Physical vs Digital
As I was biking this morning, I was behind a black Ford truck that was delivering papers. I got to thinking that this was a very expensive way to get a paper to a reader. The driver's time, the depreciation on the truck, the gas, the printing press, the paper costs, etc. And that got me to thinking about what I would do if I was Bezos and just bought a business with a big cost structure around printing and distributing a physical product.
And speaking of Bezos and Amazon, I just read this Nicholas Carr post about the slowing growth of e-books relative to physical books. This jumped out at me:
E-book prices have not fallen the way many expected. There’s not a big price difference between an e-book and a paperback. (It’s possible, suggests one industry analyst, that Amazon is seeing a plateau in e-book sales and so is less motivated to take a loss on them for strategic reasons.)
So back to my bike ride. As I watched the truck deliver the paper to driveway after driveway, it occurred to me that many people prefer to get the paper in physical form. The Gotham Gal does and so does her sister. But my brother in law reads it on his iPad and our daughter Jessica reads it on her iPad mini. I prefer to read it on the web.
Different strokes for different folks. But clearly there is a large and important customer base for the physical product and it is not going away any time soon. Many of the early adopters of ebooks and tablets to read books and the newspaper have made their move. The diehards aren't going to make that move it seems, or they are going to take their time.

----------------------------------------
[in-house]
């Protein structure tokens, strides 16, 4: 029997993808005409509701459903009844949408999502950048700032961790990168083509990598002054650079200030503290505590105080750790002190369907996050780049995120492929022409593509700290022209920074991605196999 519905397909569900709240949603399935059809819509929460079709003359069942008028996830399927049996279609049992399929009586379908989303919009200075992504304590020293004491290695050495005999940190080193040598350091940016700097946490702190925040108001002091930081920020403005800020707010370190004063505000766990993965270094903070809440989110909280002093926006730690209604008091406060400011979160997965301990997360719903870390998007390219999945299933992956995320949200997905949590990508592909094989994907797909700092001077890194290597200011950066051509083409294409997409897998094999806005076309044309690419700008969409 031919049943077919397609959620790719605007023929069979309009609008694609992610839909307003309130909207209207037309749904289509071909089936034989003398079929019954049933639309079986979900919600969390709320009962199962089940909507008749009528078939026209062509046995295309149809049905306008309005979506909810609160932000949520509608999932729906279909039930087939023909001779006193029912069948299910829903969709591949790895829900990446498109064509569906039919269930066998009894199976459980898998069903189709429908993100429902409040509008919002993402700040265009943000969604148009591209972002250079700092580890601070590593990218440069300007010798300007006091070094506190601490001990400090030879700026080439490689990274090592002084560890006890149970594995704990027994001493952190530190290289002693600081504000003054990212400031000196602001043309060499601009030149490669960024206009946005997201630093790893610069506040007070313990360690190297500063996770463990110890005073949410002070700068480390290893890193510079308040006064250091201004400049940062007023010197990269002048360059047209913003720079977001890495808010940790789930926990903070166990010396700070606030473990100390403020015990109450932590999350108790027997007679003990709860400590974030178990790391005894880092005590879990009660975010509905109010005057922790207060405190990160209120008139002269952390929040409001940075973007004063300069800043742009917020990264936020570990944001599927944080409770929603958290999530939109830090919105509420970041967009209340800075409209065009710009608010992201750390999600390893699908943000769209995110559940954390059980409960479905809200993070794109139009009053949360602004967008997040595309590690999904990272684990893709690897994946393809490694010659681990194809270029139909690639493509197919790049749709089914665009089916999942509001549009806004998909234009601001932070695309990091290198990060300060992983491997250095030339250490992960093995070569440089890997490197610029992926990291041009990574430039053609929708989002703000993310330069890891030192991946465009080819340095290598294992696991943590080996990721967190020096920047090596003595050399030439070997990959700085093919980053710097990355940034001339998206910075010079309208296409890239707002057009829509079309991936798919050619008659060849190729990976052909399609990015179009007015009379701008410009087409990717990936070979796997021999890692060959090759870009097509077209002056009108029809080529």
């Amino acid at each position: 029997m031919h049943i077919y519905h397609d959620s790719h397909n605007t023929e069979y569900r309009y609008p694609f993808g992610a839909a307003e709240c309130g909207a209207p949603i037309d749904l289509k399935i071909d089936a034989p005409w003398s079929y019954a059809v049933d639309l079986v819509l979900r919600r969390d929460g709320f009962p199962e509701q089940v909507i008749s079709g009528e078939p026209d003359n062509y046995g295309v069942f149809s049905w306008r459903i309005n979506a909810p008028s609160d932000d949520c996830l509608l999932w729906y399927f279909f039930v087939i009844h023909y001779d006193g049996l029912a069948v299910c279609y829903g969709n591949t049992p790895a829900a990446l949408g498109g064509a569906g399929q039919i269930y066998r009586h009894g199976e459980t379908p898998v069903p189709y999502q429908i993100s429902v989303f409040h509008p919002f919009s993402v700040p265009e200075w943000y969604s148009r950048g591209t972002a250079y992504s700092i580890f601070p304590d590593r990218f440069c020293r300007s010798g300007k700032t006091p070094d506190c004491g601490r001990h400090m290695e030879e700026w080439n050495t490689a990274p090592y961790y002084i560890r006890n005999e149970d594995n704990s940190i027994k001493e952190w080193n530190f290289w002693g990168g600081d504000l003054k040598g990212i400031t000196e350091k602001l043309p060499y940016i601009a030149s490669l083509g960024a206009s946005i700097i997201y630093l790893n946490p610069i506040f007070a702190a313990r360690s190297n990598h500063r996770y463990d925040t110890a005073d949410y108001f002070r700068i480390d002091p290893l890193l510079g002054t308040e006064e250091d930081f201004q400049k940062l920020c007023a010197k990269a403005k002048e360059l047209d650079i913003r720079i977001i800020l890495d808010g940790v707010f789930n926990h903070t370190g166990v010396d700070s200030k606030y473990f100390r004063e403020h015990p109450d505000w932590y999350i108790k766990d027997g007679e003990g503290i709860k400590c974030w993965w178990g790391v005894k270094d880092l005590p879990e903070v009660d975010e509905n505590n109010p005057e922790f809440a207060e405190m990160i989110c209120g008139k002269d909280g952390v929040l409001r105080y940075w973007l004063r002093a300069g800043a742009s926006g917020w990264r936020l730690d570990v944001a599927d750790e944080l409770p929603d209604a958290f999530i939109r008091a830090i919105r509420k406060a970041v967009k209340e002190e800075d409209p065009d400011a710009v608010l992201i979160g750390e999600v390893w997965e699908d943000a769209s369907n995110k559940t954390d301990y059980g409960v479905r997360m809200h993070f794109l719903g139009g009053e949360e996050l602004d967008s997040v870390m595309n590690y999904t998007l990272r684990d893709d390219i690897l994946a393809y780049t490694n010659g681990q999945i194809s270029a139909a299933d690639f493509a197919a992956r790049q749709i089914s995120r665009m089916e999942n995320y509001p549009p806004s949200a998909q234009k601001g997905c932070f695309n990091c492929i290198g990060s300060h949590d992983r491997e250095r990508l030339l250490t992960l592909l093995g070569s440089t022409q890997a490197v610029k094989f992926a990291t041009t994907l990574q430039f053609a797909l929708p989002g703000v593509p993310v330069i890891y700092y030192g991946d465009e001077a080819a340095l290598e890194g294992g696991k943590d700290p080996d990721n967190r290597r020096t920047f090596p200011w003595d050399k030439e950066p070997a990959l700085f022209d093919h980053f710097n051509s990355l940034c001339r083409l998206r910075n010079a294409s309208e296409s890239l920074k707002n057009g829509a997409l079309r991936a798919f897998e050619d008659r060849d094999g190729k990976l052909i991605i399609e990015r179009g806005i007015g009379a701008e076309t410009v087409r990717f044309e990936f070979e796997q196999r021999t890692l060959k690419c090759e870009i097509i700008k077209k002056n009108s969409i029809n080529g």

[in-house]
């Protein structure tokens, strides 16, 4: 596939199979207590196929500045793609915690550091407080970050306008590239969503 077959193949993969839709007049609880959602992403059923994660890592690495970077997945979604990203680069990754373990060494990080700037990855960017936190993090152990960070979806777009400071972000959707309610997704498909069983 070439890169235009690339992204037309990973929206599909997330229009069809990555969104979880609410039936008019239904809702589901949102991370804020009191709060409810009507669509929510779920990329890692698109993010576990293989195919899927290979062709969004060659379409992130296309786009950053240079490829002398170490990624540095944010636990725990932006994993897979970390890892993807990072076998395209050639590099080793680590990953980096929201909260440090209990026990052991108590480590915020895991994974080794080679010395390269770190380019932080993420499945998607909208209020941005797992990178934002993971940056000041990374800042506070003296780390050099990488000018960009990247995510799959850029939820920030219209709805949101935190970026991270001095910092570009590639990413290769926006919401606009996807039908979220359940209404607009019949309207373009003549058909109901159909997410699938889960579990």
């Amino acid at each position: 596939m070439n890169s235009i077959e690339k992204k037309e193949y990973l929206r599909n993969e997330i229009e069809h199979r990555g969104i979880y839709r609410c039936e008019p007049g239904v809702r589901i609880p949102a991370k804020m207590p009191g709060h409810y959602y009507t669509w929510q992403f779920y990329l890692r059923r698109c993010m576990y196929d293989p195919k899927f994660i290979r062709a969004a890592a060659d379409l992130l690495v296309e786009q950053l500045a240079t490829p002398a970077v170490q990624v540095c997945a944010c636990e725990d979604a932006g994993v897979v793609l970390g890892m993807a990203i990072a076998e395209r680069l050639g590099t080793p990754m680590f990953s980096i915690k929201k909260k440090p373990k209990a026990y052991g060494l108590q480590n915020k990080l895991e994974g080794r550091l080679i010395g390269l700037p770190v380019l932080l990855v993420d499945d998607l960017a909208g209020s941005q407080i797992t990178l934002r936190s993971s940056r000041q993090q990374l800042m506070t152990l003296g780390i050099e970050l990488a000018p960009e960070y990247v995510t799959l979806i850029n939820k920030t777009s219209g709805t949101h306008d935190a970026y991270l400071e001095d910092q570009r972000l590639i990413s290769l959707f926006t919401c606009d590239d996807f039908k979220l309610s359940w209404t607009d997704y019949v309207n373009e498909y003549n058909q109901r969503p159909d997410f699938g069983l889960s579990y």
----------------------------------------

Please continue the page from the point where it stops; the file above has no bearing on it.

So what to do? The obvious move seems to me to price the physical product at a significant premium to the digital product reflecting that the marginal cost of a digital product is zero and the marginal cost of a physical product is not. That will either drive more adoption of the digital product where the profits are likely to be higher or it will drive the margins up on the physical product because the diehards will accept the price increase and keep reading the paper and/or book in physical form.
But we have not seen this happen in the book market and I am not sure we have seen this play out completely in the newspaper market. Is the market and the companies that make it up behaving rationally? Or are they protecting the physical market at the detriment of the digital market?
I realize things are never this simple. But that's the question I was wrestling with on my bike ride this morning. And so I thought I'd share it with all of you so we can discuss it. So let's do that.